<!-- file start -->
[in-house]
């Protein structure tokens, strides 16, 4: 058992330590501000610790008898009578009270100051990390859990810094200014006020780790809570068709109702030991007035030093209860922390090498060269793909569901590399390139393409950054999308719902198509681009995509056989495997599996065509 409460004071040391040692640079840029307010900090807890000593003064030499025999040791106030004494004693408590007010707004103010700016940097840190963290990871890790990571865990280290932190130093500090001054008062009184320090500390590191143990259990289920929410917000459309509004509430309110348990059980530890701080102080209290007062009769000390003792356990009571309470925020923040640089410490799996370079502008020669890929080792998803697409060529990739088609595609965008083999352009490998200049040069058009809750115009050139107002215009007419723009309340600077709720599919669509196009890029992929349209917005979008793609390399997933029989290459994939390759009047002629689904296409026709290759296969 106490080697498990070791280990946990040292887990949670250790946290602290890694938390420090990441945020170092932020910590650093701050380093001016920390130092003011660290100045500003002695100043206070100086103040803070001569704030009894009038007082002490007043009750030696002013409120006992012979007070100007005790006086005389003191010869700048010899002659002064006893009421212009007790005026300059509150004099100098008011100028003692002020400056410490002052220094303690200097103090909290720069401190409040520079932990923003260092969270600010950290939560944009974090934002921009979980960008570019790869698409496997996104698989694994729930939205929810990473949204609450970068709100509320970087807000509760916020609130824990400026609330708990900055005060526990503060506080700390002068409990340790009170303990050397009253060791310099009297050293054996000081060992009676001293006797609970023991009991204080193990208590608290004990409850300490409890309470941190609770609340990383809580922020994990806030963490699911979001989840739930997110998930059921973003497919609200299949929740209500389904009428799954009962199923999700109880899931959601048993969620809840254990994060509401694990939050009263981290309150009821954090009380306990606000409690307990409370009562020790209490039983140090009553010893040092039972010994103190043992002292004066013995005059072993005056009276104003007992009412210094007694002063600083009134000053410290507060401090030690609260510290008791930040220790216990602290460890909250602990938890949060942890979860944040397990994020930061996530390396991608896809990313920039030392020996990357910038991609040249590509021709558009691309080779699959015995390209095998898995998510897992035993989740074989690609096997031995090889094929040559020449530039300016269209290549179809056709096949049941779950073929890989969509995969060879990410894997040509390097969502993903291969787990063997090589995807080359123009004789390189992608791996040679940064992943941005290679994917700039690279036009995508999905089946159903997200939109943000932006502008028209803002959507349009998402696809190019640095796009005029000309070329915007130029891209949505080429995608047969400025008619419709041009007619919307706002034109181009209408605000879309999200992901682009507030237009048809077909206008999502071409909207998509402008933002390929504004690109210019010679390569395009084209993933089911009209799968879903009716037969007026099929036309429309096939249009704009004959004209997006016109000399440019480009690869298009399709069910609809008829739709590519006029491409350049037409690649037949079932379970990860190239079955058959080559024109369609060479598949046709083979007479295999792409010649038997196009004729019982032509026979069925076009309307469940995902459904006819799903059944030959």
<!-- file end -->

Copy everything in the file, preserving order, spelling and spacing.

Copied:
[in-house]
């Protein structure tokens, strides 16, 4: 058992330590501000610790008898009578009270100051990390859990810094200014006020780790809570068709109702030991007035030093209860922390090498060269793909569901590399390139393409950054999308719902198509681009995509056989495997599996065509 409460004071040391040692640079840029307010900090807890000593003064030499025999040791106030004494004693408590007010707004103010700016940097840190963290990871890790990571865990280290932190130093500090001054008062009184320090500390590191143990259990289920929410917000459309509004509430309110348990059980530890701080102080209290007062009769000390003792356990009571309470925020923040640089410490799996370079502008020669890929080792998803697409060529990739088609595609965008083999352009490998200049040069058009809750115009050139107002215009007419723009309340600077709720599919669509196009890029992929349209917005979008793609390399997933029989290459994939390759009047002629689904296409026709290759296969 106490080697498990070791280990946990040292887990949670250790946290602290890694938390420090990441945020170092932020910590650093701050380093001016920390130092003011660290100045500003002695100043206070100086103040803070001569704030009894009038007082002490007043009750030696002013409120006992012979007070100007005790006086005389003191010869700048010899002659002064006893009421212009007790005026300059509150004099100098008011100028003692002020400056410490002052220094303690200097103090909290720069401190409040520079932990923003260092969270600010950290939560944009974090934002921009979980960008570019790869698409496997996104698989694994729930939205929810990473949204609450970068709100509320970087807000509760916020609130824990400026609330708990900055005060526990503060506080700390002068409990340790009170303990050397009253060791310099009297050293054996000081060992009676001293006797609970023991009991204080193990208590608290004990409850300490409890309470941190609770609340990383809580922020994990806030963490699911979001989840739930997110998930059921973003497919609200299949929740209500389904009428799954009962199923999700109880899931959601048993969620809840254990994060509401694990939050009263981290309150009821954090009380306990606000409690307990409370009562020790209490039983140090009553010893040092039972010994103190043992002292004066013995005059072993005056009276104003007992009412210094007694002063600083009134000053410290507060401090030690609260510290008791930040220790216990602290460890909250602990938890949060942890979860944040397990994020930061996530390396991608896809990313920039030392020996990357910038991609040249590509021709558009691309080779699959015995390209095998898995998510897992035993989740074989690609096997031995090889094929040559020449530039300016269209290549179809056709096949049941779950073929890989969509995969060879990410894997040509390097969502993903291969787990063997090589995807080359123009004789390189992608791996040679940064992943941005290679994917700039690279036009995508999905089946159903997200939109943000932006502008028209803002959507349009998402696809190019640095796009005029000309070329915007130029891209949505080429995608047969400025008619419709041009007619919307706002034109181009209408605000879309999200992901682009507030237009048809077909206008999502071409909207998509402008933002390929504004690109210019010679390569395009084209993933089911009209799968879903009716037969007026099929036309429309096939249009704009004959004209997006016109000399440019480009690869298009399709069910609809008829739709590519006029491409350049037409690649037949079932379970990860190239079955058959080559024109369609060479598949046709083979007479295999792409010649038997196009004729019982032509026979069925076009309307469940995902459904006819799903059944030959």